Reading with/to kids is one of the best things I’ve started doing in the last couple of years. It’s a great combination of sharing that kid’s interests, while also taking the time to talk about whatever issues the characters are dealing with in a constructive way. I’ve been pretty deliberate about which books I choose to read with my students, specifically focusing on books that have characters with disabilities and struggles that help readers understand what other people go through (or help kids know they aren’t alone in their own struggles). Here’s a look at some books that I think help build compassion and empathy in kids. I’ve read some of them to my 4th graders this year, to great success, and I might read more to my students next year.
Wonder by R.J. Palacio
This book’s general statement of “Choose Kind” is wonderful for middle grade readers. In this story, Auggie Pullman is entering 5th grade and attending an ordinary school for the first time (rather than being home schooled). He just wants to be treated like any other kid, but his facial differences make it difficult for some of the other kids to accept him. It’s crushing at times, but balanced by fun moments and a true message of empathy and compassion, as the book switches perspectives frequently. Readers will learn about how sometimes when someone is unkind, it’s a signal they’re probably unhappy or have a not-great home situation (we can feel empathy for people who treat us badly, while still recognizing what they did is wrong). They’ll also learn that sometimes it’s better to be kind than to be right.
Firegirl by Tony Abbott
From the publisher: “From the moment Jessica arrives, life is never quite the same for Tom and his seventh-grade classmates. They learn that Jessica has been in a fire and was badly burned, and will be attending St. Catherine’s while receiving medical treatments. Despite her appearance and the fear she evokes in him and most of the class, Tom slowly develops a tentative friendship with Jessica that changes his life.” I haven’t read this one yet, but it gets recommended to me often, especially for folks who enjoyed Wonder. This story positions an “invisible” boy with an all-too-visible girl, a burn victim who spends a few weeks at his school while she undergoes treatment.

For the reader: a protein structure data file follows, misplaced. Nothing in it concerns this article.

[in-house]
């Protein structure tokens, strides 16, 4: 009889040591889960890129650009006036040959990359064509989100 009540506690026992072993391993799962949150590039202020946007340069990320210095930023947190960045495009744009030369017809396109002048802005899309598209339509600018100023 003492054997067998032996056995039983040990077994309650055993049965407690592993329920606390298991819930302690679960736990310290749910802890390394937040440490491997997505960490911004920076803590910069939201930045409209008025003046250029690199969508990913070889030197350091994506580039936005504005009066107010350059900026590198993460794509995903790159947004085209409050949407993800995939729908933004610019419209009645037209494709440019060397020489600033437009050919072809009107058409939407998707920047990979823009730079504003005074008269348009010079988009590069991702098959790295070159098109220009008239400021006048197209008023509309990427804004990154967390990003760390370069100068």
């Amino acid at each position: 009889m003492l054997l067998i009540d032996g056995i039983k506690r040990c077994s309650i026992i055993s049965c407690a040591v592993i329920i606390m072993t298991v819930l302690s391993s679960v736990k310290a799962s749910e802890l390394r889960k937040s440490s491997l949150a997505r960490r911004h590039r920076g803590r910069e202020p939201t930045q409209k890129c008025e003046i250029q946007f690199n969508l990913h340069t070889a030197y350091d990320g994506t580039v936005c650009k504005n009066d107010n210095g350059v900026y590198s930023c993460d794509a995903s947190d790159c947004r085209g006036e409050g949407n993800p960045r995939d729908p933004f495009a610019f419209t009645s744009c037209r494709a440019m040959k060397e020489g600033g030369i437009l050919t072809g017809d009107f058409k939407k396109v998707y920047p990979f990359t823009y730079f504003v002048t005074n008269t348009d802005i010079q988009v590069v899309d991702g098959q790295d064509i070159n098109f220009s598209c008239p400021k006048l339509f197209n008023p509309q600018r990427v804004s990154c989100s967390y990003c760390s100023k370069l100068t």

Forget Me Not by Ellie Terry
Calliope has Tourette syndrome and wants to hide it when she starts at a new school. The nice boy next door, Jinsong, is the most popular boy in school and is torn between maintaining his reputation and openly befriending Calliope, who despite her best efforts, can’t really hide what she calls her tics. The other students realize she’s different, but since they don’t know why, she has a rough time until she decides to just be herself. I adored the characterizations in this book, and especially loved that Callie’s sections are in poetry while Jin’s are in prose. The author also lives with TS and that adds a whole level of depth to Callie’s character that readers can all relate to.
Last Stop on Market Street by Matt de la Peña
This book was recommended by fellow Rioter Trisha Brown. I haven’t read it, but from the description, it seems perfect for this list. I especially love that the main characters are a kid and his grandma. “Every Sunday after church, CJ and his grandma ride the bus across town. But today, CJ wonders why they don’t own a car like his friend Colby. Why doesn’t he have an iPod like the boys on the bus? How come they always have to get off in the dirty part of town? Each question is met with an encouraging answer from grandma, who helps him see the beauty—and fun—in their routine and the world around them. This energetic ride through a bustling city highlights the wonderful perspective only grandparent and grandchild can share, and comes to life through Matt de la Pena’s vibrant text and Christian Robinson’s radiant illustrations.”
The Miraculous Journey of Edward Tulane by Kate DiCamillo
Parts of this story take place during the Depression, so you might have to stop reading at some point or other to explain the historical context for certain scenes (I actually used this video to introduce the topic once we got to that part of the story). They don’t really know about how children dropped out of school to work, or what the life of a hobo might have been like, but these characters are important in this lovely (but, at times, so super sad) story about a china rabbit doll who is quite vain and thinks very highly of himself, living in a house with lots of fine clothes. Not long after the beginning of the story, Edward is tossed overboard and he goes on a journey, being passed from owner to owner and learning a little more each time about feelings like compassion, empathy, and love. My students were so, so into this story and I can’t recommend it enough. The magical realism begins and ends with the fact that we know what Edward’s thoughts are; rest assured, this isn’t a Toy Story type thing (but I do recommend you ask your kid to predict what the story is about based on the cover alone before reading – this is a great story for that in general).
What other books do you think parents, teachers, siblings, and mentors should read with or to children to encourage them to be compassionate?By signing up you agree to our Terms of Service